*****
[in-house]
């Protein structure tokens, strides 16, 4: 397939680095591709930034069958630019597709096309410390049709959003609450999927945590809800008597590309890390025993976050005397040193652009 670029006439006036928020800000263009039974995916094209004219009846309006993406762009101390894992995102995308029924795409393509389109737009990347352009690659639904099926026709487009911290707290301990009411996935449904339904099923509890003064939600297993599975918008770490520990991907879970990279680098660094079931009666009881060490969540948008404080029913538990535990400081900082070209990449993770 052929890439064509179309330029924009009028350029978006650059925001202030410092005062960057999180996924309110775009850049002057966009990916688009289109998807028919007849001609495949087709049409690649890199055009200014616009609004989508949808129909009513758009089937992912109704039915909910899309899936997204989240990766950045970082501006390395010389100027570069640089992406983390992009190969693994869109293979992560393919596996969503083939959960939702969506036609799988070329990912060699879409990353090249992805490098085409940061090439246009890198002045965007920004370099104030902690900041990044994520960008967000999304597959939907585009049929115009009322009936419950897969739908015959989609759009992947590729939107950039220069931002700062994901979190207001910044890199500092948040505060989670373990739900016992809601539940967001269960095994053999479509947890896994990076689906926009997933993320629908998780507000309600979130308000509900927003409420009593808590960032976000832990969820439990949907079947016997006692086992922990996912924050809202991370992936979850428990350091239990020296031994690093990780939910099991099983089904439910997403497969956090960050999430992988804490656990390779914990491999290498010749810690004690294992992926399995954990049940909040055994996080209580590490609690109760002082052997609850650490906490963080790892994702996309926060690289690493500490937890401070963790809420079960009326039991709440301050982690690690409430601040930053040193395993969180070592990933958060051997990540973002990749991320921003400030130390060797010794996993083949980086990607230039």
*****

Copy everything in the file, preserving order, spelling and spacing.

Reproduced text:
[in-house]
């Protein structure tokens, strides 16, 4: 397939680095591709930034069958630019597709096309410390049709959003609450999927945590809800008597590309890390025993976050005397040193652009 670029006439006036928020800000263009039974995916094209004219009846309006993406762009101390894992995102995308029924795409393509389109737009990347352009690659639904099926026709487009911290707290301990009411996935449904339904099923509890003064939600297993599975918008770490520990991907879970990279680098660094079931009666009881060490969540948008404080029913538990535990400081900082070209990449993770 052929890439064509179309330029924009009028350029978006650059925001202030410092005062960057999180996924309110775009850049002057966009990916688009289109998807028919007849001609495949087709049409690649890199055009200014616009609004989508949808129909009513758009089937992912109704039915909910899309899936997204989240990766950045970082501006390395010389100027570069640089992406983390992009190969693994869109293979992560393919596996969503083939959960939702969506036609799988070329990912060699879409990353090249992805490098085409940061090439246009890198002045965007920004370099104030902690900041990044994520960008967000999304597959939907585009049929115009009322009936419950897969739908015959989609759009992947590729939107950039220069931002700062994901979190207001910044890199500092948040505060989670373990739900016992809601539940967001269960095994053999479509947890896994990076689906926009997933993320629908998780507000309600979130308000509900927003409420009593808590960032976000832990969820439990949907079947016997006692086992922990996912924050809202991370992936979850428990350091239990020296031994690093990780939910099991099983089904439910997403497969956090960050999430992988804490656990390779914990491999290498010749810690004690294992992926399995954990049940909040055994996080209580590490609690109760002082052997609850650490906490963080790892994702996309926060690289690493500490937890401070963790809420079960009326039991709440301050982690690690409430601040930053040193395993969180070592990933958060051997990540973002990749991320921003400030130390060797010794996993083949980086990607230039």